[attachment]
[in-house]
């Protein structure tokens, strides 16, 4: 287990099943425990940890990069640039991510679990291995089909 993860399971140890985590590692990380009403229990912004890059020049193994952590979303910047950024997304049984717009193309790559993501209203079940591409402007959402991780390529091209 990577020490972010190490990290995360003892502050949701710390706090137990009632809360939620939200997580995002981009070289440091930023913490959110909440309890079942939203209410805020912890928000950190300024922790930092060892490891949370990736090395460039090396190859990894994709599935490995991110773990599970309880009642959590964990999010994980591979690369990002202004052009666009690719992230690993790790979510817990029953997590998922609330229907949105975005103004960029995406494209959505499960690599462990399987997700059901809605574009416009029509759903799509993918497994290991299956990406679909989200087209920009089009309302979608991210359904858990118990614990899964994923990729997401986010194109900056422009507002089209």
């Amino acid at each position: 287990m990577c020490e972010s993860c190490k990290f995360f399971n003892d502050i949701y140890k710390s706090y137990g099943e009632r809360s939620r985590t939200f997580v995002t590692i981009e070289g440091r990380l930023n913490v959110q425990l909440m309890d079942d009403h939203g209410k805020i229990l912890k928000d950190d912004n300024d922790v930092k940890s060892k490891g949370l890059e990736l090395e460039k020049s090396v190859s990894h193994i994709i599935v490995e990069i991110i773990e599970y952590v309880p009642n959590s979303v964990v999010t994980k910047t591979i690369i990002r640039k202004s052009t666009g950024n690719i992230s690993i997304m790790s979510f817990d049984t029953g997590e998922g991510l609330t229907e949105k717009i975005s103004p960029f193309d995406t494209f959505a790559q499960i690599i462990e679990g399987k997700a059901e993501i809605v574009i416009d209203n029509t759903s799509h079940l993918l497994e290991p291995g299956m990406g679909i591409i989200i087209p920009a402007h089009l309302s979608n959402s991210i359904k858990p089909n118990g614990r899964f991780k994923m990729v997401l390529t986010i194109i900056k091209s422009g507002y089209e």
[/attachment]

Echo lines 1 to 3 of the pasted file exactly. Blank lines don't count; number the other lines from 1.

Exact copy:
[in-house]
């Protein structure tokens, strides 16, 4: 287990099943425990940890990069640039991510679990291995089909 993860399971140890985590590692990380009403229990912004890059020049193994952590979303910047950024997304049984717009193309790559993501209203079940591409402007959402991780390529091209 990577020490972010190490990290995360003892502050949701710390706090137990009632809360939620939200997580995002981009070289440091930023913490959110909440309890079942939203209410805020912890928000950190300024922790930092060892490891949370990736090395460039090396190859990894994709599935490995991110773990599970309880009642959590964990999010994980591979690369990002202004052009666009690719992230690993790790979510817990029953997590998922609330229907949105975005103004960029995406494209959505499960690599462990399987997700059901809605574009416009029509759903799509993918497994290991299956990406679909989200087209920009089009309302979608991210359904858990118990614990899964994923990729997401986010194109900056422009507002089209």
């Amino acid at each position: 287990m990577c020490e972010s993860c190490k990290f995360f399971n003892d502050i949701y140890k710390s706090y137990g099943e009632r809360s939620r985590t939200f997580v995002t590692i981009e070289g440091r990380l930023n913490v959110q425990l909440m309890d079942d009403h939203g209410k805020i229990l912890k928000d950190d912004n300024d922790v930092k940890s060892k490891g949370l890059e990736l090395e460039k020049s090396v190859s990894h193994i994709i599935v490995e990069i991110i773990e599970y952590v309880p009642n959590s979303v964990v999010t994980k910047t591979i690369i990002r640039k202004s052009t666009g950024n690719i992230s690993i997304m790790s979510f817990d049984t029953g997590e998922g991510l609330t229907e949105k717009i975005s103004p960029f193309d995406t494209f959505a790559q499960i690599i462990e679990g399987k997700a059901e993501i809605v574009i416009d209203n029509t759903s799509h079940l993918l497994e290991p291995g299956m990406g679909i591409i989200i087209p920009a402007h089009l309302s979608n959402s991210i359904k858990p089909n118990g614990r899964f991780k994923m990729v997401l390529t986010i194109i900056k091209s422009g507002y089209e």